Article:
Redlands Daily Facts from Redlands, California on July 16, 1963 · Page 12
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Redlands Daily Facts from Redlands, California · Page 12

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Tuesday, July 16, 1963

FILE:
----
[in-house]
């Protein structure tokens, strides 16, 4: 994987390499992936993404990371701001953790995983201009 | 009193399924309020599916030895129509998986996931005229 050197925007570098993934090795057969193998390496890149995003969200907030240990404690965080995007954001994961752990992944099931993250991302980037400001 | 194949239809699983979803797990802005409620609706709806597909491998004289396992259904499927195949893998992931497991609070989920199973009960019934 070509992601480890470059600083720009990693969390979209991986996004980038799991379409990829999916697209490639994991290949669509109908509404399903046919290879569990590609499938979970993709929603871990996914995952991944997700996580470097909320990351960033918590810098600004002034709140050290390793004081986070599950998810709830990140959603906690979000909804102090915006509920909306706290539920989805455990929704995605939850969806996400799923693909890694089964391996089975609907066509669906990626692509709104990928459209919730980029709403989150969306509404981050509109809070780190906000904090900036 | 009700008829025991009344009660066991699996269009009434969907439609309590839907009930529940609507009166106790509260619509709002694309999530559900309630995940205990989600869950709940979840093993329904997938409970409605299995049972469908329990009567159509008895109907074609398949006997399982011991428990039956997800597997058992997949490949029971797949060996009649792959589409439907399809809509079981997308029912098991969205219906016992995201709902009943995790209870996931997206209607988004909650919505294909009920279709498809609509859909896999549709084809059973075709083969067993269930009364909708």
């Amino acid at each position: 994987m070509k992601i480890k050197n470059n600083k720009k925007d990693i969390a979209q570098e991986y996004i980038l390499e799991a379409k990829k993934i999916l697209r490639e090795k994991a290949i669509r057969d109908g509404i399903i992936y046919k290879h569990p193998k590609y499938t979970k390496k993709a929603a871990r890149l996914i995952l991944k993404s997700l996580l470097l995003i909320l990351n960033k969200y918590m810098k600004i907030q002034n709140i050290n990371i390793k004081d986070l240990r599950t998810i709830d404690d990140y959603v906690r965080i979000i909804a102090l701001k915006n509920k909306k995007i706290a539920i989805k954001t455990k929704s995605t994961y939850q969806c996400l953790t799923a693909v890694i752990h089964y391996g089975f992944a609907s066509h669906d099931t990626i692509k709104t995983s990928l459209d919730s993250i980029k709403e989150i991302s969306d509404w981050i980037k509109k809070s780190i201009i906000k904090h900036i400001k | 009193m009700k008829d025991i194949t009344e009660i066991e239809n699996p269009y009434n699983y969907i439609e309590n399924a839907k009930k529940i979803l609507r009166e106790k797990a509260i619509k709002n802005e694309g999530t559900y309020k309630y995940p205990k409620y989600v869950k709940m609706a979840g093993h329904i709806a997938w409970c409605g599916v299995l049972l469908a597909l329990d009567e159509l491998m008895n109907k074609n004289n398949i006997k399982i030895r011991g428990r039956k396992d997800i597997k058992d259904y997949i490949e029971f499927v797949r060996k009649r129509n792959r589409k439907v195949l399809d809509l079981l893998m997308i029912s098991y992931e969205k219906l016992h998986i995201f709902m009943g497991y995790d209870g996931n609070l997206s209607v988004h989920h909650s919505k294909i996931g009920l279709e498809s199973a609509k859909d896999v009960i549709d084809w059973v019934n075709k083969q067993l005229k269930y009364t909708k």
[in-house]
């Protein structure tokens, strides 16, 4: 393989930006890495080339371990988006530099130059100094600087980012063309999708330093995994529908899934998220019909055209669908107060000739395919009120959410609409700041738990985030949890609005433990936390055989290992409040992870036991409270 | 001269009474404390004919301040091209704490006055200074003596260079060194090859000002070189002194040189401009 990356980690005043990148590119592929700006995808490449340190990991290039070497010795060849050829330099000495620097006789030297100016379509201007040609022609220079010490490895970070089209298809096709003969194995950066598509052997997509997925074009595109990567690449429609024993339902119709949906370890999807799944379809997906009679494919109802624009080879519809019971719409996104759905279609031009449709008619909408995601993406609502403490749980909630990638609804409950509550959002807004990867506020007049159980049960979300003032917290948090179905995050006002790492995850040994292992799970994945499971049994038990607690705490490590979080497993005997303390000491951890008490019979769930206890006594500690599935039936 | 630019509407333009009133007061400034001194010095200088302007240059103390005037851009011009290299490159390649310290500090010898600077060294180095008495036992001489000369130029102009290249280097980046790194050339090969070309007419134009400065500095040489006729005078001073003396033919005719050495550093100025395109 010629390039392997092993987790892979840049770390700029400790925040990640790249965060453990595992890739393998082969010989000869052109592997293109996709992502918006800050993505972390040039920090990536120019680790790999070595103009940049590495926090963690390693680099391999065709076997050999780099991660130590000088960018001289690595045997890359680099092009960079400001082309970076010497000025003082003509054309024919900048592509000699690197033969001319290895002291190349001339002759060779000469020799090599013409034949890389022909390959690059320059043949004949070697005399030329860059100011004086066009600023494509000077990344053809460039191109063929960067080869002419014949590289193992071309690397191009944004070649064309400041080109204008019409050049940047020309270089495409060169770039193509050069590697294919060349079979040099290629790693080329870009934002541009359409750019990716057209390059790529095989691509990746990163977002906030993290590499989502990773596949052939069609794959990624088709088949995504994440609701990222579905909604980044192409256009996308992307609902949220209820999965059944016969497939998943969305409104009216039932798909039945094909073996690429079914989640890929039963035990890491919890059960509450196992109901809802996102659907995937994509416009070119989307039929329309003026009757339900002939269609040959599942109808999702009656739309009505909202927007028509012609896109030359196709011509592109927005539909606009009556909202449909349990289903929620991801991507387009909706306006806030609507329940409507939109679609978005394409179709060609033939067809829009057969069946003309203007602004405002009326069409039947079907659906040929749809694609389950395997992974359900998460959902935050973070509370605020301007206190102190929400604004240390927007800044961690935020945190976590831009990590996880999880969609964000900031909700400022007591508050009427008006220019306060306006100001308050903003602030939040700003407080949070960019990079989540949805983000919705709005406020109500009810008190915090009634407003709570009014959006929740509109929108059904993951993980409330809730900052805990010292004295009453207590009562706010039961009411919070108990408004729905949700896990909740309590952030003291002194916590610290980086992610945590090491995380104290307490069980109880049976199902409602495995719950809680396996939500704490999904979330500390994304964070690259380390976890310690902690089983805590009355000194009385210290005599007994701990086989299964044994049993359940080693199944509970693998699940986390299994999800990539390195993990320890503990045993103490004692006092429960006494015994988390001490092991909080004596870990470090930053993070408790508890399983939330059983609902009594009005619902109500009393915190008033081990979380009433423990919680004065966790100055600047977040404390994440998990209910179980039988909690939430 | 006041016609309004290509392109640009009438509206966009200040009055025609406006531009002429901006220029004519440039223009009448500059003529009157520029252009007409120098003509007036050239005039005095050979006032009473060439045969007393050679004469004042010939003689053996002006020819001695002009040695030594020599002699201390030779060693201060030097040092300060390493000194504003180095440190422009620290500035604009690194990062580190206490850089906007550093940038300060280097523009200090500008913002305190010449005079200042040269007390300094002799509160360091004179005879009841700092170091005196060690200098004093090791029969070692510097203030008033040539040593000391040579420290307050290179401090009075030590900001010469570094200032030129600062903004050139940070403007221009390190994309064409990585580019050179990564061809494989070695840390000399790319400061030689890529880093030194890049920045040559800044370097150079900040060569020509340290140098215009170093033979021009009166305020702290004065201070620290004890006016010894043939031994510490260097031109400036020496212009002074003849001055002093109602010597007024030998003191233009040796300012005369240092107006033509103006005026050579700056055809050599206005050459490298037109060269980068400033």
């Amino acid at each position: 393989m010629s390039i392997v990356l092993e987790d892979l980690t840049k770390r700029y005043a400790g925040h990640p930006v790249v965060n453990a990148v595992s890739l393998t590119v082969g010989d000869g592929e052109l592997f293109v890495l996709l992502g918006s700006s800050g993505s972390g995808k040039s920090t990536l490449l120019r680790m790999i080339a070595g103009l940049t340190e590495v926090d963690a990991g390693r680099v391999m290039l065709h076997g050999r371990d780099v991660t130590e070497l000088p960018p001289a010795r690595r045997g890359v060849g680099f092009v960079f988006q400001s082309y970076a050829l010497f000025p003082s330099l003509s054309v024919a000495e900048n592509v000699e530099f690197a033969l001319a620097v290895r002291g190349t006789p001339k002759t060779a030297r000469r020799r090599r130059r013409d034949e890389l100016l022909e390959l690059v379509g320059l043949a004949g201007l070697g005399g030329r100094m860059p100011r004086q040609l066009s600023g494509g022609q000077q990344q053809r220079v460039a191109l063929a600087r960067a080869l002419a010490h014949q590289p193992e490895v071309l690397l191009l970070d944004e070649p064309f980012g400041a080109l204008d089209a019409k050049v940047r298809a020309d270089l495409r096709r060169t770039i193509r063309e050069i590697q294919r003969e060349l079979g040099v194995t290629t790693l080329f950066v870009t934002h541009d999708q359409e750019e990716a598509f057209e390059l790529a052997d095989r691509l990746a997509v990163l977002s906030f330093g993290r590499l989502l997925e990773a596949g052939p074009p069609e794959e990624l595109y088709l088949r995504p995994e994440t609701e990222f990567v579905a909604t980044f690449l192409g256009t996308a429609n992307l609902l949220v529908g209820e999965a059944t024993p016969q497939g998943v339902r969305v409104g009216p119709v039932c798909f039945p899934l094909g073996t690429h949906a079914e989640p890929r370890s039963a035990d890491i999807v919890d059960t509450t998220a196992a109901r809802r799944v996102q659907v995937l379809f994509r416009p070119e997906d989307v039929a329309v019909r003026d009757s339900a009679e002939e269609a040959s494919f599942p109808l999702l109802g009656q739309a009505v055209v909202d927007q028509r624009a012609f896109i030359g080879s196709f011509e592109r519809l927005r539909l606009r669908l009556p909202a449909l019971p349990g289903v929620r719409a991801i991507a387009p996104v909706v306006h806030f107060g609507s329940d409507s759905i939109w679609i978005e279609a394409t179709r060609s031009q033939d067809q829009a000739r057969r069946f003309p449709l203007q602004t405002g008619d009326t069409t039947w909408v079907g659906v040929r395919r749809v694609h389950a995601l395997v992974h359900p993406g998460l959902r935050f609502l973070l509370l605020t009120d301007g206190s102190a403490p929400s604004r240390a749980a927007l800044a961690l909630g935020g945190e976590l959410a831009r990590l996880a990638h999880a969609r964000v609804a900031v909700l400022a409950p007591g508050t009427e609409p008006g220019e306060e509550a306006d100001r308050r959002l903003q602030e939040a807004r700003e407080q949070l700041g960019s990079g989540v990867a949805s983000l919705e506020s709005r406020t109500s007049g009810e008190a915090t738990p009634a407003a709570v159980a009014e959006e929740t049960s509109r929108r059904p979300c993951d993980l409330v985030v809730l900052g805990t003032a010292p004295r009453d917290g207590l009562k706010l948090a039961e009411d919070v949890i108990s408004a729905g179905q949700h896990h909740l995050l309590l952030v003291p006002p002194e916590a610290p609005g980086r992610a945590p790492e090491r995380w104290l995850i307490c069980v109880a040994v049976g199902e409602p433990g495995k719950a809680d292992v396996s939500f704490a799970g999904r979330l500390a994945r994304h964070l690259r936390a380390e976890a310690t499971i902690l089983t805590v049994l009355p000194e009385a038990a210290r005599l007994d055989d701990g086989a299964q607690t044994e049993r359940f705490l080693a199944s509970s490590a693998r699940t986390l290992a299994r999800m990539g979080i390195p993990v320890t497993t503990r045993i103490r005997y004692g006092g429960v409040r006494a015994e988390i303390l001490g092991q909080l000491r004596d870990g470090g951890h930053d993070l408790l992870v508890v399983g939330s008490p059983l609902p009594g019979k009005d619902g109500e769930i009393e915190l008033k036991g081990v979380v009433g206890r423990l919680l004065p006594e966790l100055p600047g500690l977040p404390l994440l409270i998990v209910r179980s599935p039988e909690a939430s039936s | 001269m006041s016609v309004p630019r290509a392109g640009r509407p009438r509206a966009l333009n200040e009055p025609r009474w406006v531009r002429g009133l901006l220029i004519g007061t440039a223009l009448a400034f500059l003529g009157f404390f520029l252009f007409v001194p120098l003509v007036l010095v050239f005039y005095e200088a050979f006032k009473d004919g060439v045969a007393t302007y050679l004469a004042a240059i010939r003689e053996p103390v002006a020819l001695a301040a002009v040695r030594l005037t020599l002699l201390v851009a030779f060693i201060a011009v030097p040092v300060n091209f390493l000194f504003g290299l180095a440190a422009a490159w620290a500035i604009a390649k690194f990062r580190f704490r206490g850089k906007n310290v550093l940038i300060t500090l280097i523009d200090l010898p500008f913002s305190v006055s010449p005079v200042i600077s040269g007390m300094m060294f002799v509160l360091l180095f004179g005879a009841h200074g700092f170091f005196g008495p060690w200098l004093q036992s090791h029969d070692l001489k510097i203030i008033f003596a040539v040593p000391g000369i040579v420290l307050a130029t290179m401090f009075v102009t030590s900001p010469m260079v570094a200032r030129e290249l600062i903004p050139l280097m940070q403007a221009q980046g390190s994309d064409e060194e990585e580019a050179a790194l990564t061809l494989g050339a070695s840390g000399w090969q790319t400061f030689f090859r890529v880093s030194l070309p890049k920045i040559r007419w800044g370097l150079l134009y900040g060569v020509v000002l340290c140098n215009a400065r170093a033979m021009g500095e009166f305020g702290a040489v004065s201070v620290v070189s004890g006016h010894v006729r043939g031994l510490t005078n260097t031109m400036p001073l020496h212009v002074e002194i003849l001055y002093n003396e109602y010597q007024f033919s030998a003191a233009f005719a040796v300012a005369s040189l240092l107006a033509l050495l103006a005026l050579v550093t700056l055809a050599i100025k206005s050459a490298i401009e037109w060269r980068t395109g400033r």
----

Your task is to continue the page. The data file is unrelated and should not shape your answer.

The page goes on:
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Page 12 REDLANDS, CALIFORNIA JULY 16, 1963 Rockefeller's hatchet won't elect Republicans The Stop-Goldwater forces in the Republican party this week fired their opening salvoes. Gov. Nelson Rockefeller expresses the fear that Sen. Barry Goldwater will become a captive of extreme right %ving factions. Sen. Kenneth Keating, a Rockefeller supporter, calls on Goldwater to repudiate the John Birch Society and "crackpot elements" backing him. Sen. Thomas Kuchel, California liberal, says "Rockefeller has performed a splendid service for his country and for his party." He was referring to Rockefeller's blast against what he terms "the radical Right." Sunday night on NBC's Meet the Press, Rep. Robert A. Taft, Jr., said that Sen. Thurston Morton comes nearest to representing the views expressed in the 1960 Republican platform. Rockefeller is taking a page out of Gov. Edmund Brown's book from the 1962 campaign when he called many times on Richard Nixon to repudiate the John Birch Society. Political candidates seldom repudiate any bloc of voters, unless they are subversive and at times some politicians do not even repudiate those. Rockefeller knows this and Brown knew it. As political medicine it is a neat way of hanging a skunk around the neck of the opposition, deserved or not. While the liberal \ving of the GOP is sharpening its stilletoes for the stab-in-the-back at Goldwater, they might do well to harken back to a speech Goldwater made at the Republican convention in Chicago's stockyards in 1960. Goldwater was the only candidate nominated to oppose front-running NLxon, and not at Goldwater's own wish as was evident when he threw his support behind the vice-president. That night Goldwater spoke out to all of those who supported him in one of the finest political speeches of the convention. He urged that irrespective of how strong his supporters felt, the Republican tent was a big tent and there was room for a wide diversity of views. He urged his supporters not to sulk at home, but to get into the arena and elect Republicans. Rockefeller, who couldn't even remember NLxon's middle initial at Chicago, probably can't remember what Goldwater said for the good of the party in 1960. But that is the way it goes in the jungle of politics. Tear down, knock off the leader if you can and hope that from the wreckage will appear a new face that can accomplish the job of ivinning the White House. A New York governor and his accomplices worked the same kind of maneuver on Robert Taft in 1948. It didn't elect a Republican president. At our peril When Nikita Khrushchev greets Americans in a jovial and cordial mood, it's a good time to be doubly cautious as we hope Averell Harriman and company are well aware. The Han'iman mission is one of the most serious in the long chain of negotiations to ban the bomb, by way of banning nuclear testing. The critical dangers in the negotiations always come back to basics. There can be no ban without inspection, although the United States bends over back^vards to obtain a satisfactory agreement Nuclear testing is as vital to our security as are the Titan II missiles in their silos and the Strategic Air Command B-29's and B-58's with their nuclear weapons. If any other power is testing nuclear products, America cannot sit on the sidelines. Once there is a "gap" in the nuclear field, and our country lags, the demands of the Communist world will not be staved off for long. At our peril do we enter into any, but a foolproof deal with Soviet Russia — if there is such a thing. Real neighborly One of the more imaginative attempts to get acquainted with city people is being made by the Washington Association of Wheat Farmers. Citizens of the State of Washington or out-of- state visitors are being invited to free one-day "vacations" on wheat farms. There are 1,000 farm families available to provide sight-seeing for a day and overnight accommodations. They want city folks to learn about their way of life and take this direct way of doing it. The Newsreel Tilly postcai-ds from the beach that all the men there have terrible physiques, and none of them have enough money to make up for it A New York store offers a backyard barbecue outfit for $1,800. Heck, for iess than that you can get a stove that cooks right inside the house. We'll kind of miss coneh-ad, the radio \vaming system, although we're just as glad we never got a chance to know him really weU. A little boy do\vn the block can't understand why man ever moved out of caves, when he could have stayed in there and gotten rich charging §1.50 admittance and selling postcards. Four Trumpeter Swans have been hatched in South Dakota, a fact we call to the attention of those pessimists who say all the news is bad. They changed some of the one-way streets between his home and his office, and a friend of ours decided it would be simpler just to retire. The office grouch says he told the family he will take them anywhere they want to go for a vacation as long as the place has a 3-C rating: cool, cheap and close-by. With a Grain Of Salt By Frank and BiH Moore Bringing back a vacation on colored film is one of the favorite sports for many a Bedlander. With the new faster films and the developments in cameras, the results are getting better and better. Formerly the cameras were so complex that it was difficult for many amateurs to master the technical side sufficiently to produce a satisfactory result. Now the films have been speeded up and the light meter equipment built in or coupled to the lense so that correct e.xposures are easy to obtain. The developments make it possible for even a beginner to produce satisfactory slides and those with artistic talents and unusual concepts of composition turn out pictures that are extraordinary. Harold C. Harris, of the Harris Co., is probably Redlands most widely traveled amateur color photographer. He confines his pictures to the unique 3-D stereo slides which require the audience to wear special glasses to get the dimensional effect. No matter what kind of film medium he would choose, he would still produce novel and interesting pictures because he is a born showman and has the tenacity to go after the unusual. Few travelers will paddle up South American rivers in canoes, or go into the Australian haunts of pigmy tribes, or into the wilds of Africa in quest of photographs. Harold has done all of these and many, many other equally ambitious undertakings in the past few years. Although he takes hundreds of slides, no one ever sees any but the best. Ho does the tightest editing job of any traveler we know. But as any of the hundreds of Redlanders who see his shows can testify, he ends up with a top- grade production, which includes dramatic narration well presented with amplifying equipment. Ed Fisher, retired telephone company manager, has been at colored photography as long as anyone around town. Ife still works at it and is a master at both camera work and the projection. Ed, blessed with a delightful sense of humor, keeps his service club audiences awake by the use of an occasional artful pose of a scantily clad female. Nothing like it to tell whether anyone is still looking at the screen. We have yet to see the audience that doesn't get excited over pictures of their favorite actors (themselves). People pictures will attract more interest than thing pictures every time. Anyone who has shot a lot of pictures and shown them on the home screen will agree that there's no substitute for the human figure in most slides. Vacation photographers are confronted with a limited cast of characters for their people pictures. After all you can't have "mama" in every picture. It isn't easy to take scenery shots with people when it's the same cast over and over. Easiest way to find the best picture at a popular vacation spot is to look at the postcards for sale. The professional photographer has spent a lot of time finding the best view although the vacationer may be there when it is raining or the light is in the wrong direction. Night photography with colored film is getting easier and certainly adds variety to a home show. With the fastest films the camera can be hand held and the results are amazing. In fact it is now possible to overexpose a handheld night shot in color. Taking the pictures is fun for the photographer, but the results can be either fun or boredom for the viewer unless the show is carefully put together and restraint used in the number of slides that are shown. No one can say how many slides an audience will enjoy. Some limit the show to 75, some to 100, and some go as high as 250, with an intermission along the line. The question most home exhibitors like to hear best at the end of the show, is "don't you New Door Mat? Washington Window U.S. withdrawing from Afro-Asian popularity contest Teletips TELEVISION TOP SHOW: — 10:30, Chan. 7. Focus on America. "The Climb to the Summit" features James Whittaker of Redmond, Wash., the first American to reach the summit of Mt. Everest and his training climb up Mt. Rainer. 7:00 — Chan. 13. Wonders of the World. The Hal Linkers visit Kruger Game Preserve in Africa. 3:30 — Chan. 13. .Monument Valley is visited on Vagabond show. Redlands Yesterdays FIVE YEARS AGO Temperatures—Highest 92, lowest 55. With U.S. Marines landing in Lebanon, the crisis is being felt in many Redlands homes, particularly those with military personnel assigned to March or Norton. Community Chest encountering difficulty finding a willing volunteer to be campaign chairman so president W. H. Johnson appoints committee to search in earnest. Cost of operating Redlands public schools will rise to $4.42 million, up eight per cent this fall, according to budget adopted by Trustees. TEN YEARS AGO Temperatures—Highest 92, low. est 62. Kenton Miller elected to succeed Hank Emerich as president of the Redlands 20-30 club. Redlanders to swim free in Floral plunge each Tuesday in effort to bolster its use. Plunge Manager Robert Chambers reports. Dr. Sol N. Seltzer installed as president of the Exchange club. FIFTEEN YEARS AGO Temperatures—Highest 97, lowest 59. City Council orders reduced speed limit on Brookside, CiU-us, Lugonia, Colton and Sylvan. Jenks lake closed to swimmers by U.S. Forest Service on advice of county health department. The problem was lack of in-flow from up-country streams. J. C. Shull takes over as comptroller and treasurer of the College of Medical EvangeUsts. TAKEN FOR RIDE ROCHESTER. N.Y. (UPI) Chief William Lombard and si.\ citizens being honored for services to the Police Department were driven to the awards banquet — locked in the back of a patrol wagon. There was no other transportation available. have some more?" That's the time to quit. TUESDAY NIGHT 4:55— 7—American Newsstand 5:00— 2—Movie 5—Popeye's Pier 5 club 7—Love That Bob 9—Engineer Bill II—Broken Arrow 13—Thaxton's Hop 5:30— 7—Bat ilasterson 11—Casper, Magoo 5:40— 4—Believe it or Not 5:45- 4—Curt Massey (C) 5:50—13—News 6:00- 4, 7-News 5—Whirlybirds a—Science Fiction 11—Mickey Mouse Club 13—Ann Sothern 6:15—4—Commentary (C) 6:30— 2, 4—News 5—Peter Gunn 9—Our Miss Brooks 13—Cartoons 6:45— 4, 11—News 7:00— 4—Across 7 Seas (C) 5—News 7—Ripcord 9—People Are Funny 11—Huckleberry Hound 13-Wonders of World (C) 7:30— 2—Marshal Dillon 4—Laramie (C) 5—Thin Man 7—Combat 9—Maverick ll-Thriller 13-Wanderlust (C) 8:00— 2—Lloyd Bridges 5—Beat the Odds 13—International Detective 8:30— 2—Talent Scout 4—Empire (C) 5-Roller Skating 7—Hawaiian Eye 9—Movie 11—Aquanauts 13—Vagabond (O 9:00—13—Mike Hammer 9:30— 2—Picture This 4—Dick Powell Theater 7—Untouchables 11—Highway Patrol 13—This Man Dawson 10:00— 2—Keefe Brasselle 11, 13-News 10:20-9—News 10:30— 4—Report From Paris 5—Peter Gunn 7—Focus on America 9—Movie 11—Paul Coates 13—Country Music 11:00— 2, 4, 5, 7—News 11—To Be Announced 13—Movie 11:15— 4—Johnny Carson (C) 5—Steve Allen 11:30— 2—Movie 7—Movie WEDNESDAY DAYTIME 9:00— 2—Calendar 4-Say When 5—Romper Room 7—I Married Joan 11—Jack La Lanne 13—Yoga for Health 9:25— 4—News 9:30— 2—1 Love Lucy 4—Play Your Hunch (C) 7—Movie 11—Movie 13—Felix the Cat 9:50-13—News 10:00- 2—The JlcCoys 4-Price Is Right (C) 5—Movie 9—Movie 13—Robin Hood 10:30— 2—Pete & Gladys 4—Concentration 13—West Point 11:00- 2—Love of Life 4—First Impression (C) 7—December Bride 13—Waterfront 11:25— 2—News 11:30— 2—Search for Tomorrow 4—Truth or Consequences 7—Seven Keys 9—Spectrum 11—Sheriff John 13—Play Bingo 11:45— 2—Guiding Light 5-Medic 11:55— 4—News 12:00— 2—Burns and Allen 4-People WiU Talk (C) 7—Tennessee Ernie 9—Dr. Spock 13—Paris Precinct 12:20— 5—Trouble with Father 12:25— 4—News 12:30—2—As World Turns 4—Doctors 7—Father Knows Best 9—Jlr. District Attorney 11—Maryann Jlauer 13—.Alike Wallace 12:50—13—Mo.ments Remember 1:00— 2—Password 4—Lorelta Young 5—Overseas Adventure 7—General Hospital 9—Cartoonsville 11—Movie IJ-Felk the Cat 1:30-2—Art Linkletter 4-You Don't Say! (C) 7—Girl Talk 13—Movie 1:45— 9—Now Listen, Lady 2:00- 2-To Tell the TruUi 4-Match Game (C) 7—Day in Court 9—Movie 2:10— 5—Movie 2:25—2, 4, 7—News 2:30-2-Edge of Night 4—Make Room for Daddy 7—Jane Wyman 3:00— 2—Secret Storm 4—Bachelor Father 7—Queen for a Day 33-FelLx the Cat 3:30— 2—Millionaire 4—Movie 7—Who Do You Trust 3:45— 9—News 11—Passing Parade 4:00— 2—Mr. Adams and Eve 5—Bozo's Circus 7—American Bandstand 9—Uncle Johnny 11—Chucko the Clown 4:30— 2—Life of Riley 5—Walker Edmiston 7—Discovery '63 11—Circus Boy BERfif'S WOBLO "It certainly is good to see some new facet around the hotel this year!" LIGHTER SIDE Nix on photos By DICK WEST United Press International EIRD-IN-HAND. Pa. (UPI) Picture taking has come to be regarded as one of mankind's four fundamental motivations, ranking just behind eating, sleeping and sex. In some precincts, it has forged ahead of sex. The snapshot urge shows up most strongly in the American tourist, who can be instantly identified by the camera that dangles from a strap around his neck. The camera is his badge, his escutdieon, his caste mark, his elk's tooth, his security symbol. He feels it is a part of him, and eventually it will be. It is only a question of time until the process of evolution incorporates this function into the bodily mechanism and each person will be bom with a camera growing out of his chest, I cultivated an interest in the anthropological aspects of amateur photograp.hy during many years of observing tourists in Washington, D.C, where I work. The tourists there are fond of standing in the middle of he street to snap pictures of monuments and such. In driving to the capital each morning, I usually arrived with at least one tourist draped over a front fender. The bag limit is four. It was my interest in the subject that brought me to Bird-In- Hand. This village in the heart of the Pennsylvania Dutdi country is the scene of an interesting conflict between the tourist and the Amish. The Amish are one of the groups of "Plain People" that inhabit Lancaster County. For religious reasons they still use the horse- and-buggy, wear old-fashioned clothes, shun telephones and electricity, and otherwise try to keep their homes insulated from the outside world. All of this naturally has made them a prime tourist attraction. Beuig gentle, passive people, the Amish have refrained from By Lyle C. Wilson The United States seems to be withdrawing from the United Nations popularity contest for the smiles and approval of the Afro- Asians. The Afro-Asians almost have owned the U.S. proxy in U.N. Assembly votes. There was that unbelievable assembly resolution on colonialism for which the United States voted in November 1961. The resolution demanded independence across the board everywhere except in the Soviet empire of captive nations. The believe-it - or - not aspect of this resolution was in a paragraph stating "that inadequacy of political, economic, social or educational preparedness should never serve as a pretext for delaying independence." " The United States voted for the astonishing proposition. It was for some time the habit of the United States to vote against its NATO ally, Portugal, and in support of Afro-Asian complaints against Portuguese colonial policy. But in December 1962, the United States balked at an Afro- Asian-Soviet resolution proposing punishment of Portugal. The United States, thus, began to withdraw from a popularity contest with the Soviet Union for the love of African and Asian nations, some of them but lately born and scarcely measuring up to status as states. Turn On Heat The Afro-Asian heat was turned on last month on South Africa at meeting in Geneva, Switzerland, of the U.N.-sponsored International Labor Organization. The Afro-Asians demanded expulsion of the South African delegation. U.S. Assistant Secretary of Labor George L. Weaver headed the U.S. delegation. He liked the general idea and announced that he would urge the U.S. government to seek the expulsion of South Africa from the United Nations. This pop-off by an official of the Labor Department did considerable violence to established U. S. policy although no one seemed to notice. G. Mennen Williams, U.S. assistant secretary o! state for African affairs, repudiated Weaver, finally, in a statement made at Monrovia. Liberia, in which he said the United States would oppose exclusion of South Africa from the United Nations. Meantime, there was a London dispatch reporting that U.S. Assistant Secretary of State Harlan Cleveland had been talking with British officials about colonialism and the United Nations. Cleveland and the British agreed that extremists had taken over the U.N. Special Committee on Colonialism and, further, that the committee's extremist attitude was hindering the emancipation of colonial peoples. WouW Resist Pressure More significantly, Cleveland was said to have told the British that the United States would resist the Afro - Asian pressure group demands for exclusion of Portugal and South Africa from the United Nations and other international bodies. Both the United States and Great Britam are members of the Special Committee on Colonialism. Cleveland's conferences in London may lead to resignation of both from committee membership. The American people have not been paying mudi attention to the United Nations as these developments came along. Cleveland's London talks attracted little attention. The Afro-Asian pressure groups and their allies in the United States will know all about it when the assembly convenes next autumn. Look then for some political efforts in the United Stales to restore the U.S. prosy to the Afro-Asians. DOCTOR'S MAILBAG Brain stroke damage can be unnoticeoble or severe By Dr. Wayne G. Brandstadt 0— Jfy doctor tells me I have something called CVA. I have become deaf in one ear. What is CVA? Can I get better? A—CVA refers to a cerebral vascular accident or stroke. There are several different arteries in the brain that may be involved. The symptoms differ depending on the areas supplied by the arteries. The extent of the involvement varies, and may be so slight as to go unnoticed or may cause severe paralysis. Thus the outlook for recovery depends on whether the initial damage was superficial or great. Your doctor can help you to prevent a recurrence. Deafness is one of the symptoms of stroke in some areas. Q—\Vhat causes lichen planus? I have taken about 20 treatments for it and it is beyond my means to continue. Is there some salve that will cure it? A—Lichen planus is a skin disease characterized by flattopped red or purplish spots that itch severely. The cause is not known but in some people the disease follows scratching or bruising of the skin. In others it may follow taking quinacrine for malaria, vitamin deficiency, nervous exhaustion, and chronic low grade infections in the teeth, tonsils or gall bladder. \Vbea the cause is not known there is no specific treatment and such treatment as is used is often unsuccessful. The disease often lasts for months and even though it clears up it may come back. Treatments that have been used with success on some patients include injections of bismuth sub­ salicylate. X-rays and chemicals. These must all be used with caution. In any case you should have a frank talk with your doctor about costs and what you are able to pay. Most doctors will welcome such a discussion and will tailor their bills to fit your circumstances. Q—If the life expectancy for blue babies is 45 years, as you have said, does that mean Uiat my husband who is now 44 and who was a blue baby has only one year to live? He appears to be in good health but he tires easily. A—\t certainly does not mean that he will live only one year. All life expectoncy figures are averages, so some live more and some less than 45 years. Furthermore life expectancy estimates dri\ing away the tourist with buckshot, as they might be justified in doing. Insofar as possible, they try to ignore the invasion. It is, however, against their religion to permit themselves to be photographed, and a tourist with a camera is not easily ignored. Thus has been created the classic case of an irresistible force (tourist with camera) confronted with an irresistible subject (the picturesque Amish). I would like to report that the tourist has at last met his match and is being compelled to retire from the field with shutter unsnapped and film unexposed. But the Amish are vuhierable to long-range lens and there are signs that camo'a shyness is abating in the younger generation. As they say in Latin, "E pluribus Kodak." must be revised upward for every year survived so that, v.-hile the average blue baby at the time of birth might be expected to live 45 years, one who has already lived 44 years would have a life expectancy approaching 65 or 70 years and, if he was still in good health at age 65, his life expectancy would be extended even further. Please send your questions and comments to Dr. Wayne G. Band- stadt, JL D., in care of this paper. While Dr. Brandstadt cannot answer individual letters, he will answer letters of general interest in future columns. THE ALMANAC Today is Tuesday, July 16, the 197th day of 1963 with 168 to follow. The moon is approachmg its new phase. The morning stars are Jupiter and Saturn. The evening star is Mars. On this day in history: In 1790, Congress established the District of Columbia on the Potomac. In 1862, David Farragut he- came the first admiral m tha U.S. Navy. In 1945, the first experimental test of an atomic bomb was conducted in New Mexico, In 1951, Leopold Hf, of Belgium, abdicated after serving for 17 years. A thought for the day—Russian author Fyodor Dostoyevsky said: "Man is a pliable animal... a being who gets accustomed to everything." One Minute Pulpit For you remember our labor and toil, brethren; we worked night and day, that we might not burden any of you, while we preached to you the gospel of God. — I. Thess. 2:9. It is the grand endeavor of the gospel to communicate God to men. — Horace Bushnell. Lager Beer Key to the expression "lager beer" is that the Genua nword "lager" means "storehouse" and the beep was so-named because barrels of lager beer were placed in a storehouse to age. SUMMO.VS (Genersl) No. 82303 Superior Court of the SUte of CaU- fomia, for the County of Stanislaus. OLETA PEHHY, Plaintiff, vs. EI.ZY L. PEBBY, Defendant. The People of the SUte of California, to the above namM Defeadaat: ELZY L. PEHBY You are jiereby directed to appear and answer the complaint of the above named plaintif filed in the above entitled court in the above entitled action brought against 70U in said court, within TEN days after the service on you of this summons, if served wlth- in the above named countr, or within THIHTY days if served elsewhere. You are hereby notified that unless you so appear and answer, said plaintiff WiU take Judgment for any money or damages demanded in the complaint as arising upon contract, or win apply to the court for any other relief demanded in the compl3tmt. Dated June 20. 1S63. STEVE B. NELSON, CTeric By Lee J. KeUer, Deputy Cleric (SEAL)